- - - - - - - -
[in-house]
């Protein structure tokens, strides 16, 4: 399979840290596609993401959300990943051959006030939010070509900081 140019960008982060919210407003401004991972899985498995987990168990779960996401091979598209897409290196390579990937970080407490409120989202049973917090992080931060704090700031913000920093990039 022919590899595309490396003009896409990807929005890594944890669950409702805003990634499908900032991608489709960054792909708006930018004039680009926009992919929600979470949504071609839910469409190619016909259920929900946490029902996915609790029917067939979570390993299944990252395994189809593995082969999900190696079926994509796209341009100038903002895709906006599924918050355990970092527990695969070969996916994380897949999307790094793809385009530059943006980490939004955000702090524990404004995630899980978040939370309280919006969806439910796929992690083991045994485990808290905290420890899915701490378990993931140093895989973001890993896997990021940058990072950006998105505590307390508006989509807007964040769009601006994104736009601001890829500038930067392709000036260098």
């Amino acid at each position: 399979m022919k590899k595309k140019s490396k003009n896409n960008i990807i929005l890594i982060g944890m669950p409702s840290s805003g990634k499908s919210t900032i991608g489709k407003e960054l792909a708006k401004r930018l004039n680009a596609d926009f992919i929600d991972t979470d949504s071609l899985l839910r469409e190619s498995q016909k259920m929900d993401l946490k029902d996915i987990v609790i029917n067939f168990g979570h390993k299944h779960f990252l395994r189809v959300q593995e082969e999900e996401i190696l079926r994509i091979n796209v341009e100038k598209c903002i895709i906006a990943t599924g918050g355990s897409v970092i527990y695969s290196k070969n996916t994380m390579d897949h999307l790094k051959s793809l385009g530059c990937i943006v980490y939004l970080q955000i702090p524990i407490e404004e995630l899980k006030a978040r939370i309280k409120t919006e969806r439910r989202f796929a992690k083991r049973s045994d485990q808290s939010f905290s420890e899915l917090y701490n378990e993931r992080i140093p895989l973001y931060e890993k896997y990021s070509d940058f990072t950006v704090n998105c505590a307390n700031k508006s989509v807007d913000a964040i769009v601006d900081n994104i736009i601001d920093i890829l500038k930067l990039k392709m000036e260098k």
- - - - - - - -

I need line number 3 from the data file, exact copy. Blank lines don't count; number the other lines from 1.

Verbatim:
């Amino acid at each position: 399979m022919k590899k595309k140019s490396k003009n896409n960008i990807i929005l890594i982060g944890m669950p409702s840290s805003g990634k499908s919210t900032i991608g489709k407003e960054l792909a708006k401004r930018l004039n680009a596609d926009f992919i929600d991972t979470d949504s071609l899985l839910r469409e190619s498995q016909k259920m929900d993401l946490k029902d996915i987990v609790i029917n067939f168990g979570h390993k299944h779960f990252l395994r189809v959300q593995e082969e999900e996401i190696l079926r994509i091979n796209v341009e100038k598209c903002i895709i906006a990943t599924g918050g355990s897409v970092i527990y695969s290196k070969n996916t994380m390579d897949h999307l790094k051959s793809l385009g530059c990937i943006v980490y939004l970080q955000i702090p524990i407490e404004e995630l899980k006030a978040r939370i309280k409120t919006e969806r439910r989202f796929a992690k083991r049973s045994d485990q808290s939010f905290s420890e899915l917090y701490n378990e993931r992080i140093p895989l973001y931060e890993k896997y990021s070509d940058f990072t950006v704090n998105c505590a307390n700031k508006s989509v807007d913000a964040i769009v601006d900081n994104i736009i601001d920093i890829l500038k930067l990039k392709m000036e260098k």